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UK: Tartan Films
Cast: Ha Ji-won, Choi Woo-je, Kim Yu-mi, Eun Suh-woo, Choi See-woo, Choi Jeong-yun
Director: Ahn Byoung Ki
Country: South Korea
Language: Korean (English subtitles)
UK: 104 mins
UK Certificate: 15 contains strong psychological horror
UK Release Date: 27 August 2004
Ji-won (Ha Ji-Won), a magazine reporter, decides to change her cell phone number after her controversial article is published resulting in a string of menacing phone calls. After changing her number, Ji-won's friend's daughter, Young-ju, innocently answers her phone. Young-ju starts to act strangely after being obviously frightened by the call. When Ji-won investigates the past owners of her new cell phone number an astonishing secret is unraveled.
Director Ahn Byoung-ki's debut feature film, NIGHTMARE (2000), introduced the classical horror film genre to Korea for the first time. Besides his unique filmmaking style, Ahn also has a reputation for discovering new talent as he often casts relatively unknown actors in his films. Also a screenwriter, Ahn is often described as the Korean Hitchcock.
Do you believe only what you see? Fear that will burn into your mind...
The melody of the 'Moonlight Sonata' will not leave your mind!
In everyday life people look around as they feel like someone looking at them. This is a natural response to assure themselves that that feeling is just an illusion. But the movie PHONE shows that kind of invisible fear on the screen. Blood dripping, death or ghosts aren't really what fear is all about. In PHONE, places we hope nothing is there always have some kind of chilly surprise. And those scenes are so natural that nobody would even guess that it's made out of special effects. The only thing that is left is the chill in the viewer's body.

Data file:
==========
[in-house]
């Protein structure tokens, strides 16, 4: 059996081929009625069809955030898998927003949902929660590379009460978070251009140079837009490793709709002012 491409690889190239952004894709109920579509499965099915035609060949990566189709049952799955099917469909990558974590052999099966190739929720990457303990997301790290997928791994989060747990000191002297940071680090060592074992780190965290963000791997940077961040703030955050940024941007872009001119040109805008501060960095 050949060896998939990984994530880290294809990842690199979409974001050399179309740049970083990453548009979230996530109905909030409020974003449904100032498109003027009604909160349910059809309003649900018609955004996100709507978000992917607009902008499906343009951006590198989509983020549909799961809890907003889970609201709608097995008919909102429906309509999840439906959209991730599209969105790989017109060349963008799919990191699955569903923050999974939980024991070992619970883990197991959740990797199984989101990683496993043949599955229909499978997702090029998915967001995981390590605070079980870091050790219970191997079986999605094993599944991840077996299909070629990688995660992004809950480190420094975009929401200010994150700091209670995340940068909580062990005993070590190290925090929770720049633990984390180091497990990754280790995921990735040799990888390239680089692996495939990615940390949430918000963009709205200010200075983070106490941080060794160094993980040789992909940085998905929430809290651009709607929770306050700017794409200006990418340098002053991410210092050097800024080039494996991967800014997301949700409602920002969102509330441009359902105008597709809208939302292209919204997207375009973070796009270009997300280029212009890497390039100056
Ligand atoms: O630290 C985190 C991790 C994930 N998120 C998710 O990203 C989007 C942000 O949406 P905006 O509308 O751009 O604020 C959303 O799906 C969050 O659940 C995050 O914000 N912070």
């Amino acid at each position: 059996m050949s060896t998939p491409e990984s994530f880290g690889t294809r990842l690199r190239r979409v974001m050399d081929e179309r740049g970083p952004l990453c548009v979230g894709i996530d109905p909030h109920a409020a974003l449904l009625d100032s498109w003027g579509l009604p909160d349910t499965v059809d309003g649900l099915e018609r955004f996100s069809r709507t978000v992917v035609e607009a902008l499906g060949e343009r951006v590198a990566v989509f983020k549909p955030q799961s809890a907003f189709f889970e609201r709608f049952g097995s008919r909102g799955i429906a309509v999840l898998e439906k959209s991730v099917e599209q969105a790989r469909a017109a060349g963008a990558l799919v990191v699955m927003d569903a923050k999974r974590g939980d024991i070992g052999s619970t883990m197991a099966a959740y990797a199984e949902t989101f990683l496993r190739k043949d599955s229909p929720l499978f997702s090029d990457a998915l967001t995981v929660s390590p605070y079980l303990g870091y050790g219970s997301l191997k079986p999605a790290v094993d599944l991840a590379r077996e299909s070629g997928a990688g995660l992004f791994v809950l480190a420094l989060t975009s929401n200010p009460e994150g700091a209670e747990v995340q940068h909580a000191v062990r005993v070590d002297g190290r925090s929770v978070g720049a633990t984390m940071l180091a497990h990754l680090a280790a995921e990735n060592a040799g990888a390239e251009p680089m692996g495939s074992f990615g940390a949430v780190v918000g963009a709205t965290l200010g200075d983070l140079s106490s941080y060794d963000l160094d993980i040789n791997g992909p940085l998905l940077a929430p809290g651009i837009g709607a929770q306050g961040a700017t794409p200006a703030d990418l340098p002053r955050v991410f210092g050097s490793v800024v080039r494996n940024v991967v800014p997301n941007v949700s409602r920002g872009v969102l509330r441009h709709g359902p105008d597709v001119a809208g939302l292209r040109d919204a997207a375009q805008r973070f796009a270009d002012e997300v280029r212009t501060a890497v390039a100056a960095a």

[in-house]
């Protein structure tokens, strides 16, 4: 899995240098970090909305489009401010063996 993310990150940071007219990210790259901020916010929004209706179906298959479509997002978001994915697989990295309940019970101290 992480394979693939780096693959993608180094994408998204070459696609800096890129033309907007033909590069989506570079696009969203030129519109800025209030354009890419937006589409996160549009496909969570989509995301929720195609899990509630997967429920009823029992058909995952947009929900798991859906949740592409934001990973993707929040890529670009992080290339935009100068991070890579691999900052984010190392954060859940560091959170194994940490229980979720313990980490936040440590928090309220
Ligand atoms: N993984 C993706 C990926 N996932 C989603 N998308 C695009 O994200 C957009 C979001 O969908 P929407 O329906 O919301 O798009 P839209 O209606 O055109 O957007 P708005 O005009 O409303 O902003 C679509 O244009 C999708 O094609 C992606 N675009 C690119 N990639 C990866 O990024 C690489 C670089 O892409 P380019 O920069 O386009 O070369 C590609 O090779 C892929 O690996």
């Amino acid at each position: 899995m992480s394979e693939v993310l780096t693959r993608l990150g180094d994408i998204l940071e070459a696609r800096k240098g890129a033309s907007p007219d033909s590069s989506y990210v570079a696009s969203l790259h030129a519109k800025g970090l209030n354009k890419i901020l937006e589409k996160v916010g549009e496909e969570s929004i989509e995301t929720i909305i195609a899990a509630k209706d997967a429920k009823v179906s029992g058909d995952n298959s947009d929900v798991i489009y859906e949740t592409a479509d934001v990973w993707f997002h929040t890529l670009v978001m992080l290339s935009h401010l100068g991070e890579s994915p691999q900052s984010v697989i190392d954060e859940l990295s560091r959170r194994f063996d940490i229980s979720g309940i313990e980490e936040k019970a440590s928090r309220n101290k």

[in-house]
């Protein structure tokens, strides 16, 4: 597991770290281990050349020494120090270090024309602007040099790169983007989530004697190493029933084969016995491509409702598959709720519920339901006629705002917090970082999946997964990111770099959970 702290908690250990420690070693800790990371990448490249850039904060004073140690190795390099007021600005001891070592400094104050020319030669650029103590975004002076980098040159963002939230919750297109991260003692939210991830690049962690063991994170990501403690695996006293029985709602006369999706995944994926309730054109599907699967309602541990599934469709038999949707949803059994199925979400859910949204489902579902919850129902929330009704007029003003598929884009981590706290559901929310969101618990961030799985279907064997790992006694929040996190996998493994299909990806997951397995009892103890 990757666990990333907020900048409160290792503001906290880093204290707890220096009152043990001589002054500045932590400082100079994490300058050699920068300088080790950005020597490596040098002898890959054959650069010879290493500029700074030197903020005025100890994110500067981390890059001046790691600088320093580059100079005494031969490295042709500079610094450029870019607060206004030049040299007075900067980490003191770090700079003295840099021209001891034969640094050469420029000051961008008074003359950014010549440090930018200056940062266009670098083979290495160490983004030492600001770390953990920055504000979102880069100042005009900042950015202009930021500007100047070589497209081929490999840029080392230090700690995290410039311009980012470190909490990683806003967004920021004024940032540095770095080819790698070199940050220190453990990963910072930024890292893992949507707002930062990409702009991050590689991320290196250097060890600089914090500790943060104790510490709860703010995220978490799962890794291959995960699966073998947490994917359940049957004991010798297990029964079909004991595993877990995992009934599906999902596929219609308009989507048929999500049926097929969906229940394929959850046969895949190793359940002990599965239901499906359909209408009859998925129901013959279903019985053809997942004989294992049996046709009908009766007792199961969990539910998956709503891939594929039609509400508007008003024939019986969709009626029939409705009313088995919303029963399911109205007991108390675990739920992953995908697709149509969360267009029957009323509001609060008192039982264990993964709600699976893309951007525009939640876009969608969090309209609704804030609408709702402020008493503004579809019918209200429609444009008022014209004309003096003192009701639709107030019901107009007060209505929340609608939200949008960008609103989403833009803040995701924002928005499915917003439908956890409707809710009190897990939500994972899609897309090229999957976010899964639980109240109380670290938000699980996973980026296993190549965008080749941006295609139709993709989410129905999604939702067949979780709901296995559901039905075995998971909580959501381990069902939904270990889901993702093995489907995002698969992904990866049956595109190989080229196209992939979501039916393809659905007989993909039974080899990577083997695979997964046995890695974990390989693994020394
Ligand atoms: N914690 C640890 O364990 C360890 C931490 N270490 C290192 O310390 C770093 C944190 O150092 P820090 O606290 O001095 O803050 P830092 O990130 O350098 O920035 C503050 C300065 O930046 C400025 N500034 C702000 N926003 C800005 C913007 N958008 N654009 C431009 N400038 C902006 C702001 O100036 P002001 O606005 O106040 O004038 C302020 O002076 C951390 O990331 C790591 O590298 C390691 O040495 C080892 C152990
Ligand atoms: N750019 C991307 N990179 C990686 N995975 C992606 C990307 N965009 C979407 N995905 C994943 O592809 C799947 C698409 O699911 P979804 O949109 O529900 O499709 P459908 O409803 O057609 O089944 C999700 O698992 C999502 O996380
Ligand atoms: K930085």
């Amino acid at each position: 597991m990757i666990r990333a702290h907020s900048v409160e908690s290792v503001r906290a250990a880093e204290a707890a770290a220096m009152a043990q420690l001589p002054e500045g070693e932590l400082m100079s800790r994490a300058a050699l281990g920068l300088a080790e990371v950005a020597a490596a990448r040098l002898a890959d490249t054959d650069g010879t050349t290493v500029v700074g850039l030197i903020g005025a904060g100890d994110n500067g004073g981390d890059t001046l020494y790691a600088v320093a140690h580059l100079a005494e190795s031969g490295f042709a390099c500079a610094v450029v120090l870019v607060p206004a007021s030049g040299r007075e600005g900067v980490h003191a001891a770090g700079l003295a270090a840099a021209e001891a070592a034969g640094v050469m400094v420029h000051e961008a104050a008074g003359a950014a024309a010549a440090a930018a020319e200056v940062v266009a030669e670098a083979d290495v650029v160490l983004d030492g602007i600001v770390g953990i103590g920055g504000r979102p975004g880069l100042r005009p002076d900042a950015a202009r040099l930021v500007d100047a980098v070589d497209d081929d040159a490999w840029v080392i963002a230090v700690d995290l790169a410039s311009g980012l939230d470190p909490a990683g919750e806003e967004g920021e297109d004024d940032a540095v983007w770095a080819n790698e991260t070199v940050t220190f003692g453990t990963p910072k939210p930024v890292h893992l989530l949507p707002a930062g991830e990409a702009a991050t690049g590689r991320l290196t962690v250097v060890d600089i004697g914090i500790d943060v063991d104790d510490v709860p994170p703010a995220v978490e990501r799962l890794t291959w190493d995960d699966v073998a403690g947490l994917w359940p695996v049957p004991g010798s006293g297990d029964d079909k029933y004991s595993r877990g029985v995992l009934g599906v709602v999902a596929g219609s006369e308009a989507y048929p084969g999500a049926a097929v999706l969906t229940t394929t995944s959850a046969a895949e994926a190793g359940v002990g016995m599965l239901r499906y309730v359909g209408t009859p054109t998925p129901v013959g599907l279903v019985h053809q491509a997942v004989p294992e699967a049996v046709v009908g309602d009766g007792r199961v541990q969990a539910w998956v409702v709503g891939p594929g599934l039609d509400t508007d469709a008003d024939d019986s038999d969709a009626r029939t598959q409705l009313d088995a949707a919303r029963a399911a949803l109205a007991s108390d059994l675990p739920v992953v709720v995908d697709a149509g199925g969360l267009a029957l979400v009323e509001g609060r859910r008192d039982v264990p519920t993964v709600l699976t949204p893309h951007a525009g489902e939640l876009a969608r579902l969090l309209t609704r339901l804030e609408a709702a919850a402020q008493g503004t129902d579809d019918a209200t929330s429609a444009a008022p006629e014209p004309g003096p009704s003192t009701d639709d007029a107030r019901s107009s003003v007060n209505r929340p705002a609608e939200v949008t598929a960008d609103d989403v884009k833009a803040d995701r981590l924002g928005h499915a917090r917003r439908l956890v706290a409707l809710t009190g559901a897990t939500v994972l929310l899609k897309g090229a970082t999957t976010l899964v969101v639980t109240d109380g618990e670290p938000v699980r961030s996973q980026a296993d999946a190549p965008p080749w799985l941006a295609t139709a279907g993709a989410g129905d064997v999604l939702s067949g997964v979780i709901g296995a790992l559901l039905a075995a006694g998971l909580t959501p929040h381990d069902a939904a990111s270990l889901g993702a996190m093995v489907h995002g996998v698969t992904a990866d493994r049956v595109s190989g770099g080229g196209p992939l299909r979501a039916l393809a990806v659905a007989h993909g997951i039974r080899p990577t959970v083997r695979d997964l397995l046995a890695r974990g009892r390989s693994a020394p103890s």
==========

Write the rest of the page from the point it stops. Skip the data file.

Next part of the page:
Besides the acting and the perfect reversal in the plot, PHONE has another something to terrify us. Beethoven's 'Moonlight Sonata' slowly changes into a sharp tone as the fear accumulates. PHONE is music director Lee Sang-ho's second work with director Ahn Byung-ki after NIGHTMARE. He brings fear to the audience with the adequate melody line. The music unconsciously raises the viewer's heartbeat, and even after the movie is over the melody does not leave the viewer's mind duplicating the fear.